Roseberry Topping, North Yorkshire: photo by Becca L (Rebecca Lightfoot), 9 August 2012

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Path to Roseberry. Along the eastern edge of Whinns Quarry. Roseberry Topping is in the distance: photo by Mick Garrett, 28 December 2005

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Middleham High Moor Gallops. A view of Middleham High Moor taken when the heather was at its best with a view of Penhill in the background: photo by Anthony Harrison, 28 August 2007

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One of the Whernside Tarns. There are four Whernside tarns. This is one of the smaller ones and the most easterly:  photo by Steve Partridge, 21 April 2006

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Freezing fog. Below West Fell End on the path down the length of Whernside. Looking north east along the ridge wall: photo by John Illingworth, 1 February 2006


View of the Hambleton Hills across the Vale of York from Well, near Bedale, North Yorkshire: photo by Mirrored-Images...Out of Action (Jilly W), 5 December 2011


Whernside in the snow: photo by Travelling Simon, 20 February 2010

This post for A (with a bit of Roseberry Topping)

14 comments:

TC said...

And for those who've been dying for it -- a fifteen second capture of sights and sounds from the top.

STEPHEN RATCLIFFE said...

Tom,

"Every day is different up here" (too).

2.5

light coming into sky above black plane
of ridge, song sparrow calling in field
in foreground, sound of wave in channel

a few days later, “appeared”
closer to “repetition”

means that is beyond itself,
becomes, in that case

silver line of sun reflected in channel,
fog on horizon to the left of the point


TC said...

Steve, the North Yorkshire weather report, as of the present, with different days seemingly coming and then quickly passing, from moment to moment:

Today

Very windy this morning, with gales in places, and scattered snow showers. Some sunny spells for a while, before cloud increases and outbreaks of rain and sleet, with hill snow, arrive this afternoon. Later the wind eases a little.

Tonight

Initially rain or sleet showers along the coast, clear periods inland. Later cloud arrives from the north, bringing snow inland and slight accumulations, but rain or sleet to the coast.

Nin Andrews said...

Beautiful. Makes me want a vacation . . . A visit to some place with a view.

TC said...

Yes, me likewise, and then some -- and while we're at it, let's add to our list of desiderata a congenial and kindly vet who doesn't balk at making housecalls, in any sort of weather.

(Angelica has been re-reading the books of the wonderful James Herriot, whose spirit was of this place though he was not born there.)

Sandra said...

love the yellow...!

Wooden Boy said...

It's the cloud shadows on the hills that move me and all those subtle shifts in colour.

I don't know this part of Yorkshire so well. That far west he has in view I know better. My brother studied in Sheffield and it would be a matter of a few minutes walking out from his terraced to reach the Pennines.

Herriot without any grand hoohah attends to the landscape as something living, as spirit. You have to be part of that territory to do this.

A has something of wild (and English) beauty here.

Nora said...

I think I'm going to follow Angelica's lead and re-read James Herriot, too. I could do with some things 'bright and beautiful,' and that (along with these photos and video) is as close as I'm likely to get to a trip to Yorkshire any time soon.

Artemesia said...

Before your previous posts re Herriot and Blake’s lamb…I had been rereading James Herriot (James Wight) and been immersed in his bio, anecdotes, animals, pensioners….and his wonderful life and his wonderful ‘small hands’ that could fit inside of and turn a baby lamb jammed like a cork in its mother’s womb! Those descriptions of a country vet’s practice and life were/are a brain cleanser and heart replenisher. That dog with one woof in him a delight. Herriot’s sensibility was as great as those views from the glider in the link you provided. With an aerial view of the Horse of Kilburn. Thanks for those exquisite pictures…and a fence of stones like those Herriot described. Your blog is a pleasure to visit, a symphony of people and place.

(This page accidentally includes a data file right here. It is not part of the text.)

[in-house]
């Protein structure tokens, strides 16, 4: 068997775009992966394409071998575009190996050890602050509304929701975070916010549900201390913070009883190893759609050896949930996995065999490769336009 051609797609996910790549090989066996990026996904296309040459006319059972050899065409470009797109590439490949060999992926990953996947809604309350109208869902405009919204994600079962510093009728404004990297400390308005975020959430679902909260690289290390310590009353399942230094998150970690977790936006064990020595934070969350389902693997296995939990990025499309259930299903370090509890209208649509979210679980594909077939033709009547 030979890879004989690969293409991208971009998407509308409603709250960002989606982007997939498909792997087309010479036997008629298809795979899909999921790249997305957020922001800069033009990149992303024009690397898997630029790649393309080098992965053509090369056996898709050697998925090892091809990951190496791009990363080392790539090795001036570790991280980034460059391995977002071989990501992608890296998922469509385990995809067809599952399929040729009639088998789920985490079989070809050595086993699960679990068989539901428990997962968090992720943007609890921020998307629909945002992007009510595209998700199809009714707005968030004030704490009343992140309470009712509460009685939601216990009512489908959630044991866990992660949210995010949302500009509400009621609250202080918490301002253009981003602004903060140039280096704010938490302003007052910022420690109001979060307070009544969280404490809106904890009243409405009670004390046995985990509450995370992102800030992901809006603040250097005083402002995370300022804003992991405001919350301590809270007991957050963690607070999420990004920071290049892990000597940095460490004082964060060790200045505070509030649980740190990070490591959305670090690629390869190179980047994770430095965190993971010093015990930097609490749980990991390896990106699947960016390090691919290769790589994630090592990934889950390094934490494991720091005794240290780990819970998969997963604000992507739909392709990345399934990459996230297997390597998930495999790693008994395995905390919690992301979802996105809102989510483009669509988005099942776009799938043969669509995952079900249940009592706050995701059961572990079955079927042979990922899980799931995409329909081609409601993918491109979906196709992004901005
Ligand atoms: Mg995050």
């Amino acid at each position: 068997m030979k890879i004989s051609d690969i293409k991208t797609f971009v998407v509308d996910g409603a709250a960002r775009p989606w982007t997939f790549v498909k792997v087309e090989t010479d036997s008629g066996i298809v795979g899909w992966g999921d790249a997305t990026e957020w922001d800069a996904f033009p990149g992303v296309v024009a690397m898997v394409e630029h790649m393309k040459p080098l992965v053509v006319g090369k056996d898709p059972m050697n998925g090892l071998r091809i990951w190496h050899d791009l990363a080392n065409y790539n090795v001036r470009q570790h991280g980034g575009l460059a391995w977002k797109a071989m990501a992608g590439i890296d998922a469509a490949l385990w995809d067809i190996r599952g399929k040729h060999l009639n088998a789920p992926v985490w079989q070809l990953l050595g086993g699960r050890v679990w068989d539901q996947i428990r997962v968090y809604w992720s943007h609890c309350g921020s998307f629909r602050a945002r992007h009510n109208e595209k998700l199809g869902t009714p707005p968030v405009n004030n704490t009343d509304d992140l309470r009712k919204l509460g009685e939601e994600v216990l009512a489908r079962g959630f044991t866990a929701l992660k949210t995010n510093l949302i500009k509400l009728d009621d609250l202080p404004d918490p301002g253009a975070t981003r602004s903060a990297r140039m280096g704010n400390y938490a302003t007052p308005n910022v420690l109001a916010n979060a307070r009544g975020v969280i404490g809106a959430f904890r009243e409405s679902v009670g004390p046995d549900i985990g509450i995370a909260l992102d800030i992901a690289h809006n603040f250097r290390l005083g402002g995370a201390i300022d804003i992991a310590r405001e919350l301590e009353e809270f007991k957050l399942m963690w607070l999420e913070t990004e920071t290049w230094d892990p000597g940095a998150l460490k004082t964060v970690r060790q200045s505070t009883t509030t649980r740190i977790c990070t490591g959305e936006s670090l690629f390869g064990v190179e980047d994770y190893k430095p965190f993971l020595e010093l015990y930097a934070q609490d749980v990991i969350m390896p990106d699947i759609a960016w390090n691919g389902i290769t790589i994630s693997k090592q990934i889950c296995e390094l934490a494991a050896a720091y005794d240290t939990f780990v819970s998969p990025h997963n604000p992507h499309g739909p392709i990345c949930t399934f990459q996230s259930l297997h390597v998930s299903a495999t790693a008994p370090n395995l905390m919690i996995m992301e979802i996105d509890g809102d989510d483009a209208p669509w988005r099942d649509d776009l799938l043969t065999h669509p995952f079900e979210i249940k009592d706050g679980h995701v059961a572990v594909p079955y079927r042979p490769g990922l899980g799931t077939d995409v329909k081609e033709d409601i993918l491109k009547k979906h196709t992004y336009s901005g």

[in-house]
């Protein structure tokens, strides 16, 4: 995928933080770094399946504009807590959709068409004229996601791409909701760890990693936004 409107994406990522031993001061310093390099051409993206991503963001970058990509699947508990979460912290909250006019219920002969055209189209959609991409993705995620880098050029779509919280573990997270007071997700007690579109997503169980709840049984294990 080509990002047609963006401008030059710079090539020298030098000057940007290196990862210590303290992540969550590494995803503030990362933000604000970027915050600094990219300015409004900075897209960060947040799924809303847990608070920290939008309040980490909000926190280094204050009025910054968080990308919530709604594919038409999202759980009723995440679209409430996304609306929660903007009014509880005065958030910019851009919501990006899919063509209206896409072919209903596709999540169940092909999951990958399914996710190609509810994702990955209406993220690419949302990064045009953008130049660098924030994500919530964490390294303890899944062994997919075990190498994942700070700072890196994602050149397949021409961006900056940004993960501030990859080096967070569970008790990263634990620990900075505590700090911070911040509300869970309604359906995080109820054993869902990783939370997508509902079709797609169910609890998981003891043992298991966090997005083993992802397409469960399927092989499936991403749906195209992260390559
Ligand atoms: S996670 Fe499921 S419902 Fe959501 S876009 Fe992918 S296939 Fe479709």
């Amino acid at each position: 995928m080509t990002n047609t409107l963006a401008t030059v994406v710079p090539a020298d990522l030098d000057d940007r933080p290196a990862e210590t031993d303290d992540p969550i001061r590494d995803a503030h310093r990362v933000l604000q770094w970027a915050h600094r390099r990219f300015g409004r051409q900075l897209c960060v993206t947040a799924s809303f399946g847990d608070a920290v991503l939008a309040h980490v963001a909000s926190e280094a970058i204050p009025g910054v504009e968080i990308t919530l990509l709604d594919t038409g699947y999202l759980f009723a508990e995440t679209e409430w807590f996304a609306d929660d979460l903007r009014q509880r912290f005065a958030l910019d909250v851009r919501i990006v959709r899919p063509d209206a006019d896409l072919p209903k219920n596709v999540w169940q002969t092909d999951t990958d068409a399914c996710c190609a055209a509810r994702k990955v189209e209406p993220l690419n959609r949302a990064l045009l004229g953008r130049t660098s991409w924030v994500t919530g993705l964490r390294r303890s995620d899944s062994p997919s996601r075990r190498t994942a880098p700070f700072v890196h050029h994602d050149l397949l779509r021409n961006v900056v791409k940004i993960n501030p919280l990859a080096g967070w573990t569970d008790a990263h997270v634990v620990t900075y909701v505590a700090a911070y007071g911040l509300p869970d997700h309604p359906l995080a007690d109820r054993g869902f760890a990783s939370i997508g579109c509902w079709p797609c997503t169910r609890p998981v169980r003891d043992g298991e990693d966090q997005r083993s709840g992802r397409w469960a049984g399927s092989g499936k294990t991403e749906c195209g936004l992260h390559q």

vazambam (Vassilis Zambaras) said...

The photographs, the Herriot, the weather-exhilarating!

TC said...

Delighted to hear that our delight in James Herriot -- well, Alf Wight, to call him by his real name -- is shared.

His legend is tended by a dedicated following... in Manitoba, of all places.

Some biographical bits from the Herriot/Wight scrapbook.

STEPHEN RATCLIFFE said...

Tom,

Thanks for North Yorkshire weather report -- beautiful.
Clear here this morning, northwest wind kicking up.

john said...

Spent 10 years of my life leading groups of 'difficult' adolescents on the White Rose walk from Sutton Bank to Rosebury- wonderful to do on a clear day in Autumn although some of us locals aren't that keen on the Herriot legacy.

TC said...

Thank you very much John, nothing like a bit of local knowledge to lend credence to the view. That walk up the hills cannot but have been a blessing upon the souls of those troubled kids.

And at the same time I'd covet the chance to join in that climb (not much chance any more, I'm a pretty creaky old geezer), I'm also aware that the rafts of tourists brought in by the Herriot "industry" (none of his doing of course, but still) would have been a mixed blessing for the region. Revenue is not everything, after all, and that is something (much like respect) which is not always easy to explain to contemporary folk.

In any case, the countryside was meant to be the real interest here, and I suppose I'm guilty with this post of wanting to revisit that countryside vicariously -- or "virtually", as is said.

(I did by the way get some hints of the tangible "feel" of the place on several quiet hiking -- and hitch-hiking, that long lost form of transit -- explorations, while spending a good part of the 1960s living on the North Sea, down the coast a bit; so the effects of that North Sea climate, in particular that bitter little "thin wind" which could seem to cut through one's bones, steady and relentless, will never be forgot.)